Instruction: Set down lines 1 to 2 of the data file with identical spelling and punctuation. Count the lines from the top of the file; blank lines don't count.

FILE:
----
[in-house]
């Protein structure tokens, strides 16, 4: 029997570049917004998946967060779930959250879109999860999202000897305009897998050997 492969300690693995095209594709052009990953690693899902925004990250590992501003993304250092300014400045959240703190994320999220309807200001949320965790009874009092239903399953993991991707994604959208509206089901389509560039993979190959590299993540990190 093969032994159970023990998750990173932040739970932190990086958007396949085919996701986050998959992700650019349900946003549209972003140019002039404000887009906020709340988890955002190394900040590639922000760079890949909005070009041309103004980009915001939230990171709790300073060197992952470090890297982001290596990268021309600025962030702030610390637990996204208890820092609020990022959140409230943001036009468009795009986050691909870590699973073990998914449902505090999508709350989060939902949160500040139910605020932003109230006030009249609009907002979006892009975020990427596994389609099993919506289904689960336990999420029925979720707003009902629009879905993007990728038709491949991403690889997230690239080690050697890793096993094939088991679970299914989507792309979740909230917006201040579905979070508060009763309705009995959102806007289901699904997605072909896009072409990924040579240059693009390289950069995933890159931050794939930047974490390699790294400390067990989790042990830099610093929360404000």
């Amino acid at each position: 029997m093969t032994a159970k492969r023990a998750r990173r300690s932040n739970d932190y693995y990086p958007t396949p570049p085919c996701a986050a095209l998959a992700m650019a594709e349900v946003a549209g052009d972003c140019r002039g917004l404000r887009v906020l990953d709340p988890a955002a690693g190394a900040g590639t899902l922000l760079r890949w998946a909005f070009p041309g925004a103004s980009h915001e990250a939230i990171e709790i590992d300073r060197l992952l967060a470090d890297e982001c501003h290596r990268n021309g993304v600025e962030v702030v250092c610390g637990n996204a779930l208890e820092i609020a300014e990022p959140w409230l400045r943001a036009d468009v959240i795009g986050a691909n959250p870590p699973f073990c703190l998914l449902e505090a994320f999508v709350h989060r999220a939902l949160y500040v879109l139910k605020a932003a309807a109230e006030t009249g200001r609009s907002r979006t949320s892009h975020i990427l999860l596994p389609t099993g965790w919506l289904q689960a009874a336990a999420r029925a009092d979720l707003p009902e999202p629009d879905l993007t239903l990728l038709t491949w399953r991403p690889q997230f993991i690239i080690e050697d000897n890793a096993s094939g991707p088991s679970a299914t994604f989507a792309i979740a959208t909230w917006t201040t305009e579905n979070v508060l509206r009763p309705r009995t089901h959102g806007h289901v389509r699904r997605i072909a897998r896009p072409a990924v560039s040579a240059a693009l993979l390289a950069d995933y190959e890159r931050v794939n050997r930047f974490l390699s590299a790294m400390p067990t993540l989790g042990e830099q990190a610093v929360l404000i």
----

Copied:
[in-house]
């Protein structure tokens, strides 16, 4: 029997570049917004998946967060779930959250879109999860999202000897305009897998050997 492969300690693995095209594709052009990953690693899902925004990250590992501003993304250092300014400045959240703190994320999220309807200001949320965790009874009092239903399953993991991707994604959208509206089901389509560039993979190959590299993540990190 093969032994159970023990998750990173932040739970932190990086958007396949085919996701986050998959992700650019349900946003549209972003140019002039404000887009906020709340988890955002190394900040590639922000760079890949909005070009041309103004980009915001939230990171709790300073060197992952470090890297982001290596990268021309600025962030702030610390637990996204208890820092609020990022959140409230943001036009468009795009986050691909870590699973073990998914449902505090999508709350989060939902949160500040139910605020932003109230006030009249609009907002979006892009975020990427596994389609099993919506289904689960336990999420029925979720707003009902629009879905993007990728038709491949991403690889997230690239080690050697890793096993094939088991679970299914989507792309979740909230917006201040579905979070508060009763309705009995959102806007289901699904997605072909896009072409990924040579240059693009390289950069995933890159931050794939930047974490390699790294400390067990989790042990830099610093929360404000």